Sanghi initiated a product-line triage to find the devices that Microchip could make profitably with its fab. Among the winners were the PIC1650 architecture, UV-erasable EPROMs, and EEPROMs. By combining these three in-hand technologies, Microchip assembled the first low-cost, field-programmable PIC microcontroller and sold it for only a few dollars each while competitive microcontrollers from Motorola and Intel were selling for more than $10 each. Field-programmable PIC microcontrollers were quite attractive to distributors because they could be kept on the shelf, ready to ship to customers. Distribution became an important channel for Microchip’s PIC microcontrollers.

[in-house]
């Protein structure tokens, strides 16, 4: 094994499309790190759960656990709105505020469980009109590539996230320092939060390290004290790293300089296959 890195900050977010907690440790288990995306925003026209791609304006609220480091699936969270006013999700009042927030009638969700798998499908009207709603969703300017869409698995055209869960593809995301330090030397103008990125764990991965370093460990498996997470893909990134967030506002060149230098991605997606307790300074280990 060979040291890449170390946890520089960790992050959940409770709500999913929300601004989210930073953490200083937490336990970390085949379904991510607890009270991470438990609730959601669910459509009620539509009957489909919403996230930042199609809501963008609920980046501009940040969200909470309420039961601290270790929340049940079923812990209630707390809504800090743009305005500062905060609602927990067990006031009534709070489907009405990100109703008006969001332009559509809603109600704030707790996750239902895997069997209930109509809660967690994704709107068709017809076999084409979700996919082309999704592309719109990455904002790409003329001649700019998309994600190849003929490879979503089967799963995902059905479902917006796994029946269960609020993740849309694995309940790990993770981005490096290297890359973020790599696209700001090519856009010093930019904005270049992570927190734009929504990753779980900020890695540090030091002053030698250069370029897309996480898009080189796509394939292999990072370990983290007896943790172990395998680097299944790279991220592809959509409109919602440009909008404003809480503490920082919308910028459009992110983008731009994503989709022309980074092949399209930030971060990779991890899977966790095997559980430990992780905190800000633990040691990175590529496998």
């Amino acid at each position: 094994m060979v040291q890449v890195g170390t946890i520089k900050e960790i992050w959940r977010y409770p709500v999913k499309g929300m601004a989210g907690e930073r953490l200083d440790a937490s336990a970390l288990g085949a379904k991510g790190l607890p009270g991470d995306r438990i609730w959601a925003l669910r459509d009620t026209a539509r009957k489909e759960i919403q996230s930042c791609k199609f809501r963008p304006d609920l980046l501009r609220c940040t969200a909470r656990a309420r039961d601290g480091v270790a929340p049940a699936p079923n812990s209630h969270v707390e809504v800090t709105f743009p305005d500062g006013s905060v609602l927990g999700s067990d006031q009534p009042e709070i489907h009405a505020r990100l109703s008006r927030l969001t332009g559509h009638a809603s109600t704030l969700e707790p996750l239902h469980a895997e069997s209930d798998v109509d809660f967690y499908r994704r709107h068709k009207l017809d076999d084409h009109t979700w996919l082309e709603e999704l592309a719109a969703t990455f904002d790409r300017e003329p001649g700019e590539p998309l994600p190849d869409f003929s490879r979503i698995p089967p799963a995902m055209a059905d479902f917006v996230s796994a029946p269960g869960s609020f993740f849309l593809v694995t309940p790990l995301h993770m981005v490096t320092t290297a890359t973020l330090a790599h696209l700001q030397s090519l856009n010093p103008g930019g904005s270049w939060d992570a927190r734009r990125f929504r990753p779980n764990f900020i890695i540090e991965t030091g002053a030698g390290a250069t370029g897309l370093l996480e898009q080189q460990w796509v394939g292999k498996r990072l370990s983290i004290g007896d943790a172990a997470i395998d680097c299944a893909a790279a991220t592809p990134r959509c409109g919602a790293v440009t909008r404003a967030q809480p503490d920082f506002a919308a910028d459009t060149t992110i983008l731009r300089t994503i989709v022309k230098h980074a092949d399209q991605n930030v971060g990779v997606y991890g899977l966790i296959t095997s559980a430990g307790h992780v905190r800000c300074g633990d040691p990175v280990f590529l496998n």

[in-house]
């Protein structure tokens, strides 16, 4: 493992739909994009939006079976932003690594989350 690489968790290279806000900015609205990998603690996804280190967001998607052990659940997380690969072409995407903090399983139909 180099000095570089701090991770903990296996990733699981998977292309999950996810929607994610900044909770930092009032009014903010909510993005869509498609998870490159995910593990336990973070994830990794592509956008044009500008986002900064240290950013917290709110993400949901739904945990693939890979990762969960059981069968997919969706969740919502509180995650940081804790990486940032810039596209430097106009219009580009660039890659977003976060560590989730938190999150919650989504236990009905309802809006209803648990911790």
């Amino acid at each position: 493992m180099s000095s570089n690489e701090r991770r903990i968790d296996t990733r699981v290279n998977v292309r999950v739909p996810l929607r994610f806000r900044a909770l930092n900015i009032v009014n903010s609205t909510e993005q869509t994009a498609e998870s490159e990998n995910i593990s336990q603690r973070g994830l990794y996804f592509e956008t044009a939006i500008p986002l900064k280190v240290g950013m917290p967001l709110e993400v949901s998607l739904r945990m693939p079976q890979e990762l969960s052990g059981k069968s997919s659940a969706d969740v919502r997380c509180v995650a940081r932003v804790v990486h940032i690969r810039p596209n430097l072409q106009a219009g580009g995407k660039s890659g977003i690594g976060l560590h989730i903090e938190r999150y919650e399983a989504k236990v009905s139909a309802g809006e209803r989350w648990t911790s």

The first Microchip PIC microcontrollers became very successful, and the company rapidly evolved the line to include 16- and 32-bit varieties. In 1990, Microchip was ranked as the 20th largest microcontroller company. By 2002, it was the number one microcontroller vendor. During those years, Microchip had only one company in its sights: Motorola, the top dog in microcontrollers. The Motorola MC6800 microprocessor architecture had evolved into numerous microcontroller families including the MC6801, MC6805, MC68HC05, MC68HC08, MC68HC11, and MC68HC12. Those extensive families put Motorola on top of the microcontroller list. Microchip successfully rode the PIC1650 architecture from the bottom to the top of that list in a decade.